Do You Know Where Your Data Center Is Located?
- John Omartian
- February 15, 2013
As Sandy’s storm surge flooded lower Manhattan, basements filled with water and generators became inoperable, unless, that is, you had a bucket brigade, like the one I wrote about earlier this week.
One such inundated basement belonged to Datagram, the data center hosting the websites of The Huffington Post, Buzzfeed, and Gawker.
“How dumb to locate datacenter in a flood zone. And how dumb to host Gawker servers there,” Tweeted Gawker publisher Nick Denton after learning the Gawker website was down along with other sites hosted by Datagram.
Before cloud computing came along, companies like Buzzfeed and Gawker had to make big investments in their own network hardware and software. Their staff had to maintain and manage a room full of servers. And they had to make sure all the environmental controls remained constant, to keep their computer equipment healthy.
Is Your Data Center a Flood Zone?
Now, many companies have moved these critical systems outside the office to data or colocation centers.
Many companies think of one thing only when selecting a cloud provider – cost. But there are other very important aspects to consider before moving to a data center or hosted environment. Unfortunately, many companies don’t ask about redundancy, back-up, customer support, and security.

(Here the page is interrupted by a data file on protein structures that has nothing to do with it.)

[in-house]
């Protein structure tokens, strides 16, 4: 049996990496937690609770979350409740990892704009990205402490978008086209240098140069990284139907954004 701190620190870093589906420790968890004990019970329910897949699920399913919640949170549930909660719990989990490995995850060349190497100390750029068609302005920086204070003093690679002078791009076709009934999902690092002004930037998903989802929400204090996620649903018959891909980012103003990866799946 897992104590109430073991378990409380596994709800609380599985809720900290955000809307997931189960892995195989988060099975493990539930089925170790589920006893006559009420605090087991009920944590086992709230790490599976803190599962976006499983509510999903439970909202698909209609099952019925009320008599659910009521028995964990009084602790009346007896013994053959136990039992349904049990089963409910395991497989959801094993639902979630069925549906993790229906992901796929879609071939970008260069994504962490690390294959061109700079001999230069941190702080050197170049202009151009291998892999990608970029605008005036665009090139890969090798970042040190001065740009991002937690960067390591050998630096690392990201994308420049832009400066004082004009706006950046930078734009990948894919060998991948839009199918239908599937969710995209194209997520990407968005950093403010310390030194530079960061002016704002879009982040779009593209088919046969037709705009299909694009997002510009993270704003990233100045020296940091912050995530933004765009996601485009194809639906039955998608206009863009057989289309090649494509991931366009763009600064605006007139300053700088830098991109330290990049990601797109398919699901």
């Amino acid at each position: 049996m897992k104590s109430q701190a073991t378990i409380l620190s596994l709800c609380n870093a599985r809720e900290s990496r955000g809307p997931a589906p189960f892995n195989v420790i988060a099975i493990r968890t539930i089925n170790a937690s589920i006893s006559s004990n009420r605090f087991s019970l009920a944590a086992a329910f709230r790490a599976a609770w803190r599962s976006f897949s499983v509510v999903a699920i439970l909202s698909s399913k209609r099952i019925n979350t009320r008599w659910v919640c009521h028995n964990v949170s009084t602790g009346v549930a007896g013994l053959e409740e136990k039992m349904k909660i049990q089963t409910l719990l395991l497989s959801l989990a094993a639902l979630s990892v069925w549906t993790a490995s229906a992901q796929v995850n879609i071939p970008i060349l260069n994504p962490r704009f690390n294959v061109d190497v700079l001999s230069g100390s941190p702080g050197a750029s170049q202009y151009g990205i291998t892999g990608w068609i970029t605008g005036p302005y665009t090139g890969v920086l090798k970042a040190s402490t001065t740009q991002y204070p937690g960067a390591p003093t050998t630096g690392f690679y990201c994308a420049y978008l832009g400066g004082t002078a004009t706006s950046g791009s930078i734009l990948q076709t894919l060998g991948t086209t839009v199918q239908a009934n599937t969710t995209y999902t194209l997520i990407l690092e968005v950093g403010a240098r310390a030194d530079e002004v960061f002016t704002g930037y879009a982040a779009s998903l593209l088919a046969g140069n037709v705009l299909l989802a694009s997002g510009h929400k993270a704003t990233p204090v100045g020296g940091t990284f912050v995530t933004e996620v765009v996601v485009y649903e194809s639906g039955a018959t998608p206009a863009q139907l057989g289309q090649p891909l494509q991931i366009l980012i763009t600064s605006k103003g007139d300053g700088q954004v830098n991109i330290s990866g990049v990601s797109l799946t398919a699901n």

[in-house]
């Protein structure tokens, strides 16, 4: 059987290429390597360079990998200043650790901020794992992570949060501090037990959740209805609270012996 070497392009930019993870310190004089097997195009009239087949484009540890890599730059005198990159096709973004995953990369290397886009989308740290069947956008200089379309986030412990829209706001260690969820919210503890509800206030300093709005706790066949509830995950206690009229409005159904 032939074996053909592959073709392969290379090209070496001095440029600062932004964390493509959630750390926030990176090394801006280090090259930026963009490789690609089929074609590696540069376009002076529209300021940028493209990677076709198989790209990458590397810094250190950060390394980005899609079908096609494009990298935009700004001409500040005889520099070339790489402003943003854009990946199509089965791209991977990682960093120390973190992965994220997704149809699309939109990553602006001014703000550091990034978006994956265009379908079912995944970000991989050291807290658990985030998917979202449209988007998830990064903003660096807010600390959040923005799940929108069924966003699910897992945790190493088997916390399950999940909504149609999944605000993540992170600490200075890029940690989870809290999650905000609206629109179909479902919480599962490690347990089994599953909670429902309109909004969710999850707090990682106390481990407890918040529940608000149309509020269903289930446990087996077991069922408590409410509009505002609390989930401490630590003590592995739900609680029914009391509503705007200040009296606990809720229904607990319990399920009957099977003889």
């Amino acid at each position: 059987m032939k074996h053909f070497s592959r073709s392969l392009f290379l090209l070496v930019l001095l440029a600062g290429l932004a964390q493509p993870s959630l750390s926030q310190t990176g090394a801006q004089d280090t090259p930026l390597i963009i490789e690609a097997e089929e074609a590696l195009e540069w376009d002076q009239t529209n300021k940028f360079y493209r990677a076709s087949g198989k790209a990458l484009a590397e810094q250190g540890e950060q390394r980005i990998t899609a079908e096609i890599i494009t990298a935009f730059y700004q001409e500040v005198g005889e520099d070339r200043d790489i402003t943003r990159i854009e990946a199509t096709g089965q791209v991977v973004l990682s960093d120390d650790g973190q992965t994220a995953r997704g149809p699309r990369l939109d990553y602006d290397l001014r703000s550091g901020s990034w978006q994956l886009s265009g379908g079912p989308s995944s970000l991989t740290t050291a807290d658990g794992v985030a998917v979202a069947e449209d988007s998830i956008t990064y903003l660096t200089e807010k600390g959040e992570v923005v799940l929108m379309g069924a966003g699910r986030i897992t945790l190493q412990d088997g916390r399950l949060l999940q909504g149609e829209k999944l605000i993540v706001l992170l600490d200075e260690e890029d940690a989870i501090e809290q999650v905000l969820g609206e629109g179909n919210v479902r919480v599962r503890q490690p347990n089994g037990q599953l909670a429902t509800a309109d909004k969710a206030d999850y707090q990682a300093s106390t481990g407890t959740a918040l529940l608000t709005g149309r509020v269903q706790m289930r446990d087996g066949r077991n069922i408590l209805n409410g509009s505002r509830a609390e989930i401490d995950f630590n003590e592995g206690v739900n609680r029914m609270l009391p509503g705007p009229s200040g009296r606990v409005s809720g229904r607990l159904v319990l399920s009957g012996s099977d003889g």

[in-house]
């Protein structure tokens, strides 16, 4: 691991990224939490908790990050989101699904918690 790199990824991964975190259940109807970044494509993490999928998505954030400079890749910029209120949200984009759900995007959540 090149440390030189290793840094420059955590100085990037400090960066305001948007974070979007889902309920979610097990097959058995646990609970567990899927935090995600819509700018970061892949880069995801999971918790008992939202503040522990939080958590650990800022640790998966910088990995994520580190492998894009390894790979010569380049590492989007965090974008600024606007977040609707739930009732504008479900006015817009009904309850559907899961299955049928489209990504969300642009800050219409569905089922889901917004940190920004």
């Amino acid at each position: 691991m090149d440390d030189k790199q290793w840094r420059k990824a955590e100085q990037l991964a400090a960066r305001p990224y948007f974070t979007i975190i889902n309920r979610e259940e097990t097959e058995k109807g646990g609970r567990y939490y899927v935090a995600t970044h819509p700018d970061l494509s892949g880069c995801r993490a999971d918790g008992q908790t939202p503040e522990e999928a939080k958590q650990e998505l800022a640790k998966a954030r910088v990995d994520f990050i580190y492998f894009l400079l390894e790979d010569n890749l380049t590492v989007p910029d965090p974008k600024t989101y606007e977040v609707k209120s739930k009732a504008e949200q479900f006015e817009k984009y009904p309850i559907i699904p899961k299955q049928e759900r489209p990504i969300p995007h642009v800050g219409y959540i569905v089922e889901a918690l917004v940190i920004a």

A reliable data center uses surveillance, guards, and other security measures to protect against theft and cyber threats, but they also have measures in place to protect their clients from natural disasters.
In an ideal world, people select data centers based on their tolerance of natural disasters. In reality, real estate and power costs drive data center locations…The critical thing is that you should never have all your data in one location or even in two locations susceptible to the same disaster.
During Sandy, The Huffington Post first lost their data center in New York City, and then their backup in nearby Newark, New Jersey, failed, too. These are issues that make the DelCor Cloud Connection stand out from the crowded cloud marketplace. The data centers that host Cloud Connection are separated by over 650 miles, enough geographic redundancy to reduce or totally eliminate a risk of natural disaster causing an outage at both centers.
I bet The Huffington Post wishes they had considered geographic redundancy before signing the contract with their data center.
Looking for more information about information security? We’ve got you covered. Check out our eBook The Cybersecurity Watchlist for Association and Nonprofit Executives for more information on threats to your organization’s security and how you can prevent your data from being compromised.splitbrain; bottom photo by brentdanley